Experienced, Approachable Guidance For Your Family

Could both Medicaid and Medicare help you in the future?

Many Florida residents may not entirely understand the difference between Medicare and Medicaid. If you are one of those people, you may have recently found yourself wanting more information on these programs, especially if you are nearing retirement age. You may be trying to get certain retirement and estate planning matters in order, and Medicaid planning may have crossed your mind.

Though Medicaid essentially helps individuals with limited means pay for health care, it is possible to plan to qualify for that assistance program. By planning ahead, you may have the ability to save yourself and your family essential funds in the event that you need long-term care, hospitalization or routine care in the future.

What are the differences?

When exploring Medicaid planning options, it is important to know the differences between Medicaid and Medicare. As mentioned, Medicaid assists individuals with limited assets and financial resources pay for expenses relating to medical care. In many cases, Medicaid can offer financial help in scenarios that Medicare may not cover, and Medicaid coverage comes at low or no cost to you.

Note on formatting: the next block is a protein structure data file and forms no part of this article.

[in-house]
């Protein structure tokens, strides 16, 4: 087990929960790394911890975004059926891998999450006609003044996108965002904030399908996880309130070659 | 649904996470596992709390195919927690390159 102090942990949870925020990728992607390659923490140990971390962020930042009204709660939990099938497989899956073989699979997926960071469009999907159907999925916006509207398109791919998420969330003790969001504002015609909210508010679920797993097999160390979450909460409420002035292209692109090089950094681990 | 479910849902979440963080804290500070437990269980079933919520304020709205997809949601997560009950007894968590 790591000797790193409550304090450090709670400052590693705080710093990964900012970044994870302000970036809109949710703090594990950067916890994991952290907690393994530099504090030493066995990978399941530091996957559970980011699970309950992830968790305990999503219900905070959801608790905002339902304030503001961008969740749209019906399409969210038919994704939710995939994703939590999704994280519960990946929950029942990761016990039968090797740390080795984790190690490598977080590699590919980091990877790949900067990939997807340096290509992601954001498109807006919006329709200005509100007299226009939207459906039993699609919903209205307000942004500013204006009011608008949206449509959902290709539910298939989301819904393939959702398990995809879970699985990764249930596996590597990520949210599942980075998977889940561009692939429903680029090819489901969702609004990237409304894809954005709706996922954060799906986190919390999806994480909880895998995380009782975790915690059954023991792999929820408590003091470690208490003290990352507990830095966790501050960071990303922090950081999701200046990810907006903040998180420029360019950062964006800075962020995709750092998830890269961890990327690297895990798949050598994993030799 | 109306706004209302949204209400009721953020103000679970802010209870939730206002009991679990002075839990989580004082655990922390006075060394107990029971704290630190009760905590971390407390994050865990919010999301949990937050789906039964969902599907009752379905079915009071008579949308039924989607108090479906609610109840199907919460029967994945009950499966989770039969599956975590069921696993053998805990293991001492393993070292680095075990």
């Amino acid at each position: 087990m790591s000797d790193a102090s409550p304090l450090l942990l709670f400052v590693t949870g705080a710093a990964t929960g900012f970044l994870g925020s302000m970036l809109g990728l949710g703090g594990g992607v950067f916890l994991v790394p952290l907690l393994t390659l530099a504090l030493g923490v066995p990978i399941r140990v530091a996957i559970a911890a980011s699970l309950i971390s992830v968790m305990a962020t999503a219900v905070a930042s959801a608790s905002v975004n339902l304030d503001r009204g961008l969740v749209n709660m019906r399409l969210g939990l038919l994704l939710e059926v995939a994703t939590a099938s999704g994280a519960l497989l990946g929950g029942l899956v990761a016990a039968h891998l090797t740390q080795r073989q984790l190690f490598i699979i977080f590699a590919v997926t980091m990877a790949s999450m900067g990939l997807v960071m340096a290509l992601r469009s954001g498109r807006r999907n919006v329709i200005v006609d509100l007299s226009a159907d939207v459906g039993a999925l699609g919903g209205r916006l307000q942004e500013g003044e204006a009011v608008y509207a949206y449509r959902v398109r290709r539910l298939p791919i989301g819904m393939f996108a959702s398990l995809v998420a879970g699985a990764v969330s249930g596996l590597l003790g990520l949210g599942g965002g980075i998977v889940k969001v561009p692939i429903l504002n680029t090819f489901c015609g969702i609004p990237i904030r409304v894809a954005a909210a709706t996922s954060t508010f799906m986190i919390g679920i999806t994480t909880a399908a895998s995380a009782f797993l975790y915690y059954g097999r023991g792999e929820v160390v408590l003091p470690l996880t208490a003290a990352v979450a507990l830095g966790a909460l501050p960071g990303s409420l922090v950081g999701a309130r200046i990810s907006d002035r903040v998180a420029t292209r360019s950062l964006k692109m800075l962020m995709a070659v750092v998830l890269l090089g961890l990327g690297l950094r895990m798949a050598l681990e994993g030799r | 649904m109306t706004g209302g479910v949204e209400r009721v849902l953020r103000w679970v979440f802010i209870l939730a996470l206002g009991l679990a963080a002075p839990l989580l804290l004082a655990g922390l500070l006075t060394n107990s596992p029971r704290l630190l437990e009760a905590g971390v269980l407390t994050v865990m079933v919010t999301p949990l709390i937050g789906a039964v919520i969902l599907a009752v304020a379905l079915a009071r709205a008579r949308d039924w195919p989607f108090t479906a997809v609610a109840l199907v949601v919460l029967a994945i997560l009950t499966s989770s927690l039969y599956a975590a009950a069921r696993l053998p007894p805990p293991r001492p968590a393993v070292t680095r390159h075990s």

On the other hand, Medicare is an insurance program that the federal government funds that covers individuals who are 65 and older as well as people with disabilities and certain health conditions. Much like other forms of insurance, you would still need to pay premiums, copays and deductibles.

Can you have both?

In some cases, individuals can qualify for both Medicaid and Medicare. Dual eligibility may allow you to have Medicare pay for allowable expenses and then Medicaid cover remaining costs that Medicare does not cover. In particular, Medicaid may be useful if you need nursing home care or long-term in-home care in the future. As a result, you may not have to cover much, if any, care costs out of pocket if you have dual coverage.

Planning for Medicaid

Though you may receive Medicare after age 65 or earlier due a disabling condition, qualifying for Medicaid may not come about as readily. As a result, you may want to start assessing your financial situation now to determine whether you could adjust your affairs in effort to qualify for Medicaid in the future. Because this program hinges on a person’s income, assets and other financial details, starting the planning process now may be wise.

Archives

Categories